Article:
(and What To Do About Them)
As much as we prefer to talk on the sunny side of the street, occasionally we perform a reality check. As a managed cloud services provider, we know how difficult it can be to cover all the bases (especially with shrinking SaaS & IT budgets), but shortcuts and rush jobs can lead to bad places. For example, a little over a year ago, Atlassian reported problems with its biggest development tools (Jira, Confluence when a maintenance script error led to a days-long outage. When SaaS providers make such mistakes, clients suffer — and they may ‘vote with their feet’ as a result. We’ll explore a few SaaS disasters and offer prescriptions for preventing and remedying them when they occur.
Notable SaaS Disasters
In addition to our Atlassian example, here are a few more illustative SaaS disasters.
- Salesforce Outage: In May 2022, a database failure caused a global outage impacting Salesforce services for thousands of customers for over a day.
- Twilio SMS/Voice Outage: A software bug disrupted Twilio’s communication services for several hours in September 2022.
- Oracle WebLogic Server Bug: A severe bug in March 2022 allowed remote takeover of server clusters.
- Feedly DDoS: Users were unable to access Feedly for almost a full day in January 2022 due to a distributed denial-of-service attack.
- Cloudflare R2 Storage Incident: Improper data isolation settings exposed sensitive customer data in August 2022.
- Slack Outage: In 2021, a configuration change caused Slack to go down worldwide for several hours, disrupting remote work for millions.
- Zoom Security: We probably all remember 2020’s’ “Zoom bombing” where various privacy/security flaws emerged as usage spiked during the pandemic.
These examples demonstrate the importance of availability, security, backups, patching, and customer trust when issues occur. Disasters can significantly damage SaaS companies, but most recover if problems are addressed quickly and transparently.
How to Avoid SaaS Disasters
Here are some ways SaaS companies can help prevent major service disruptions.
- Implement Strong Backup Systems: The first line of defense is to perform regular backups, storing offsite/offline if possible.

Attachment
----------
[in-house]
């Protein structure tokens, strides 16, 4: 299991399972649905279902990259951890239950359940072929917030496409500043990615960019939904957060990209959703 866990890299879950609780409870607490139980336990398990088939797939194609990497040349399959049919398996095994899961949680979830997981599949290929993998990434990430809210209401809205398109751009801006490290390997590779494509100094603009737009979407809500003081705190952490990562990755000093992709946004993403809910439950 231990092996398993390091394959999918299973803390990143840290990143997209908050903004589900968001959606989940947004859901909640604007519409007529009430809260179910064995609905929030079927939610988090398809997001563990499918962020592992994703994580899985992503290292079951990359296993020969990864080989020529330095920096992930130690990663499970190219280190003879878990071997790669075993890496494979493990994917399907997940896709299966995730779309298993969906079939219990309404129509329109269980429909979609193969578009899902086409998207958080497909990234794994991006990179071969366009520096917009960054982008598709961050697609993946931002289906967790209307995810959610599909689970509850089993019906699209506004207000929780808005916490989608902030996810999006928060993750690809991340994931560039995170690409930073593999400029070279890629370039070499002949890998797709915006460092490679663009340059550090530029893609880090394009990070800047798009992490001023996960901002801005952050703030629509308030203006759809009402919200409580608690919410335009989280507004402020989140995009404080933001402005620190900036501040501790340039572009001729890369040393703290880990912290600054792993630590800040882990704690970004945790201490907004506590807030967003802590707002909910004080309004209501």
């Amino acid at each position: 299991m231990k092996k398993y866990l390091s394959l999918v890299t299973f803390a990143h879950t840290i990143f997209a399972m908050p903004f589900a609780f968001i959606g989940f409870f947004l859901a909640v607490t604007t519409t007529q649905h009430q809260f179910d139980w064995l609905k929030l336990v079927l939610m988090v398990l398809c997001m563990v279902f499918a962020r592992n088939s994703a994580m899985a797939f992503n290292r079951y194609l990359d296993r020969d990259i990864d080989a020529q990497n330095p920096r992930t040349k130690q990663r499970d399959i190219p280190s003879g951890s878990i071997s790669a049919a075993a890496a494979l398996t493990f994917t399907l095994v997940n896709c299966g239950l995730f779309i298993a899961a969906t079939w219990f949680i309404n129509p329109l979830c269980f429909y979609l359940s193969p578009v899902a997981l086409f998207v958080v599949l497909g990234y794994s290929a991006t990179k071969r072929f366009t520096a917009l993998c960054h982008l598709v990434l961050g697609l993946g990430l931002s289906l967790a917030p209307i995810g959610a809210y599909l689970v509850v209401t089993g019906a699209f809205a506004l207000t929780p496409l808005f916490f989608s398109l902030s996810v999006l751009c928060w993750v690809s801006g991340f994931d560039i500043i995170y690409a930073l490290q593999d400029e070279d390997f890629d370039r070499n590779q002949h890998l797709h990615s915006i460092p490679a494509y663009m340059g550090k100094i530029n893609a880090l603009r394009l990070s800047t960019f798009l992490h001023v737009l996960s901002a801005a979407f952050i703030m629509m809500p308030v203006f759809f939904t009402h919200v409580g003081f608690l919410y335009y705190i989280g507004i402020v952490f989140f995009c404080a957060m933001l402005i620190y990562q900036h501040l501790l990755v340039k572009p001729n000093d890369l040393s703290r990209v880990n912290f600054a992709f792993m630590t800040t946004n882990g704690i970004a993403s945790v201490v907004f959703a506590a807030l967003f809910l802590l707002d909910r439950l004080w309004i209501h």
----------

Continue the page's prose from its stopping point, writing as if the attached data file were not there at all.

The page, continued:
- Audit Access Controls: Limit employee access. Aim for zero trust.
- Deliver Frequent Small Releases: Reduce risk of large-scale failures using CI/CD.
- Architect for High Availability: Build self-healing systems. Decouple components, and distribute workloads. Replicate across data centers and regions.
- Add Monitoring and Alerting: All systems should attempt to detect anomalies early.
- Test Disaster Recovery Plans: If you don’t have one, make one, and when you do, simulate different failure scenarios.
- Perform Regular Penetration Testing: Identify and patch vulnerabilities.
- Chaos Engineering: Intentionally inject failures into systems to test resilience [see Chaos Monkey!].
- Get Insurance: Time for an insurance check-up! Protect your organization against financial losses.
How to Respond to SaaS Disasters
No SaaS provider can achieve 100% uptime and total prevention of disasters. If you find your organization in the vice of one of these disastrous scenarios, address it head on.
- System Status Communication: It’s mandatory that you provide transparent updates during incidents. Own it ASAP. Immediately inform customers of issues through a status page and other notifications. Provide regular updates. Also, keep communication open internally – reassure employees and outline your response plan.
- Write Detailed Postmortems: For any incidents, get a full assessment from engineering on root cause, scope and restoration timeline. Work to understand the causes so you can improve your processes. If caused by a vulnerability or attack, engage security consultants to assess and improve defenses.
- Rebuild Customer Trust: Be cautious about over-promising on resolution timeframes. Under-promise, over-deliver. Be cautious but also thorough. When resolved, explain your postmortem in user terms. Ensure all client data is restored and intact. Verify with customers.
- Fulfill Customer SLAs: Consider customer reimbursement, credits, or SLA-based penalties if appropriate.
- Consider Public Relations: Evaluate a professional PR response if the incident gains media coverage.
After a SaaS service disruption, being transparent, providing frequent updates, apologizing sincerely, and learning from mistakes can help rebuild client confidence.
Handling SaaS Disasters
Major outages and security incidents can significantly damage SaaS companies. While you can’t prevent all disasters, you can minimize risks through redundancy, good processes, and transparency. Prevention is ideal. Architect for high availability, use controlled releases, implement monitoring, schedule regular backups, and conduct penetration tests. Learn to expect the unexpected. If disaster strikes, get a full assessment of root cause and restoration timeline. Communicate openly internally and externally. Messaging is critical. Thank customers for their loyalty and patience.